When the Gadge Hub team first reached out to me to review their device, I wasn’t interested. Most of the time, products that come from a company on Indiegogo/Kickstarter are a hassle and often don’t live up to the hype. After sitting on that answer for a few days, I kept thinking about the cool desk hub, so I caved.
Now, a month later I still love the concept of a desk-USB hub that also allows you to use it as a super-fast portable hard drive, but setting up the Gadge Hub is something I’d only really recommend to PC building enthusiasts or the techiest among us. Even then, by the end of my time with the device, I couldn’t get the SD card reader to work on Windows. I will mention that it seems to function fine with a MacBook Pro.
When I asked the company for an instruction sheet, I was given a specs list, so it’s unclear if that’s all customers really get with it in terms of a guide. What I can tell you is that using the Gadge Hub without instructions is a very frustrating experience.
What it offers
The Gadge Hub promises a lot and if you use a laptop for work, it brings several ports to your system.
On the front, there’s a regular USB-A 3.1 port, a single HDMI plug and three USB-C ports, including one of which supports 5Gbps transfer speeds. Two of these can also supply power to your device. That said, it’s a little unclear what port supports specific functionality, so if you’re looking to find out port speeds, you need to look at the image below (I found it on the company’s Indiegogo page).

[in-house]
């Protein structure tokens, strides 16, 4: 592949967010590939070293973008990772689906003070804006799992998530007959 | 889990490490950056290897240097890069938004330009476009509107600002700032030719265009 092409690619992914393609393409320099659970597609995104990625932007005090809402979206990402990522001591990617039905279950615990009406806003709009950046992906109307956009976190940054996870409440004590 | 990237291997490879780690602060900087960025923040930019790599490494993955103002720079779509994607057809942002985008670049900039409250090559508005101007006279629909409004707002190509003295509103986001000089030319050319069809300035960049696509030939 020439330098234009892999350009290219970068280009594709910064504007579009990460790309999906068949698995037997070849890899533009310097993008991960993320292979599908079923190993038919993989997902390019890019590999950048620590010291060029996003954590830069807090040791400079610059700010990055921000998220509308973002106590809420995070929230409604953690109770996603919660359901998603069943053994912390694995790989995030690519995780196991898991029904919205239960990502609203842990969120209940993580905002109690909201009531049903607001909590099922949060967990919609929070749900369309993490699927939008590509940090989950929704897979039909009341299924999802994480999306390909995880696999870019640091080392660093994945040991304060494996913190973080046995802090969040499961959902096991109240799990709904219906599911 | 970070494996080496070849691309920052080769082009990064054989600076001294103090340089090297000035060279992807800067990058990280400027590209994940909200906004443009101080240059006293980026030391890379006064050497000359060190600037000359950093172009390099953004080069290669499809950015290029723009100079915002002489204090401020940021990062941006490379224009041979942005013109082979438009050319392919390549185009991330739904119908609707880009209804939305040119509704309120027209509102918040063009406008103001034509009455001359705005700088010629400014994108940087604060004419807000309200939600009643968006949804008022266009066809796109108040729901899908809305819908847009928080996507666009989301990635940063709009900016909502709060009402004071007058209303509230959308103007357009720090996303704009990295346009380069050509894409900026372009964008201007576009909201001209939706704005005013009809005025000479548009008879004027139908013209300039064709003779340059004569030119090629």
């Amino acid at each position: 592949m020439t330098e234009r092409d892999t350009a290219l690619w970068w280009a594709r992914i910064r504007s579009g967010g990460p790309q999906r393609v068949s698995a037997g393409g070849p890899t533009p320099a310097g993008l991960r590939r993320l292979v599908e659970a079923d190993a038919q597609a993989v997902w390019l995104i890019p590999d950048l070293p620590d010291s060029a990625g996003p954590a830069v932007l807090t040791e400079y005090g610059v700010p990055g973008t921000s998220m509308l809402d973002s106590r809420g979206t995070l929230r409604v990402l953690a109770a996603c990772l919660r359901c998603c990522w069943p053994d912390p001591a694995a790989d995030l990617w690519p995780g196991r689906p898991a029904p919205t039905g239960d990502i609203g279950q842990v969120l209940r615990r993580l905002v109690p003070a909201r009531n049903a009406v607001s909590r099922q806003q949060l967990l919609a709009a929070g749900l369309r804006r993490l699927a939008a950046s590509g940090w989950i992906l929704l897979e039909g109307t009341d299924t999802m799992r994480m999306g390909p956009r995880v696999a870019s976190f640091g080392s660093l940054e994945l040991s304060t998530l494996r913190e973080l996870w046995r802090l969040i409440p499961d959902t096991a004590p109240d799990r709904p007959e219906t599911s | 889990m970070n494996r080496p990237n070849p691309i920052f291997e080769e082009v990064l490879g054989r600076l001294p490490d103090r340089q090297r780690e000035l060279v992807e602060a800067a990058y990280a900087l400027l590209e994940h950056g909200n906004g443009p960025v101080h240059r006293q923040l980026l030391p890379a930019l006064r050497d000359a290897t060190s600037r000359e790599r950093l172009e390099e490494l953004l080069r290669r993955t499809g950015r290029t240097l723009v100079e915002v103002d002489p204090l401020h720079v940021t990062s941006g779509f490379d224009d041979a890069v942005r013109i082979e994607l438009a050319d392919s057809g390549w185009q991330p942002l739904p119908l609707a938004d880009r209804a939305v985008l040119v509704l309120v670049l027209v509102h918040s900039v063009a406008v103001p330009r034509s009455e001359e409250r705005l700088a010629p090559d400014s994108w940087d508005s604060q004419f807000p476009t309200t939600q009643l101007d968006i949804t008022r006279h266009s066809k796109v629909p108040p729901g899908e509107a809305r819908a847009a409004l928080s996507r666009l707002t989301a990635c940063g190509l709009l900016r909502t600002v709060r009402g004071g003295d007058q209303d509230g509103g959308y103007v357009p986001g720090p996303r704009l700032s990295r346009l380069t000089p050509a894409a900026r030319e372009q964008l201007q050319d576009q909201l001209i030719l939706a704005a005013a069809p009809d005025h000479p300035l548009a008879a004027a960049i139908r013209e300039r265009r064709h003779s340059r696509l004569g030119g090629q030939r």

Rotating the cube around to the other side, it features an SD card slot and a 2.5Gbps Ethernet port. On the back, there’s a power plug. While some USB hubs can perform simple tasks like reading an SD card after just being plugged in via USB, the Gadge Hub requires power to run. This is a little annoying since at all times to use the hub you need to have a power plug running out the back and USB running out the front to connect to your PC. I really wish the company added a USB-C port to the back that goes to your PC so both of the cables that need to be plugged in feed out of the back and off my desk.
Finally, on top of the device, there’s a small hatch that you can open up to put an NVME/M.2 SSD to use as a portable hard drive. This is what made me the most excited about the Gadge Hub, but sadly it didn’t really pay off.
When holding the Gadge Hub in your hand, it feels like a solid device with an all-metal design. It’s also a good size.
Unfortunately, that’s where the positives end regarding its build. When I first got my unit, one of the screws was snapped, so opening the SSD hatch was tricky and involved me having to turn it upside down and fiddle with it for a while.
Then, once I got it open and added a new SSD, I found out that I couldn’t set up the SSD without installing it into my motherboard first. This was a pretty annoying setback and involved me taking the side off of my PC, installing the drive into my motherboard, turning my PC back on, formatting the drive, turning the PC off, taking out the SSD and then putting it back into the Gadge Hub. It would have been nice to be able to set the SSD up right from the Gadge Hub, but maybe that’s wishful thinking.
From there, things didn’t really get better. When I tested it again later, no matter what port I plugged the USB-C cable into, it wouldn’t connect to my PC and work as an SD card reader. I was able to get it working with my MacBook, but on my desktop, it didn’t play nice.
I’m not sure if my unit was just a dud, or if it really is as shoddy as my experience made it out to be. I’ve seen a YouTuber talk about the device and they generally seemed to have had a better experience with the Gadge Hub.
Still, if you take away some things from this story, I hope it’s that you probably shouldn’t buy the Gadge Hub — at least not yet — and to always be skeptical of Kickstarter products regardless of how cool the concept might be.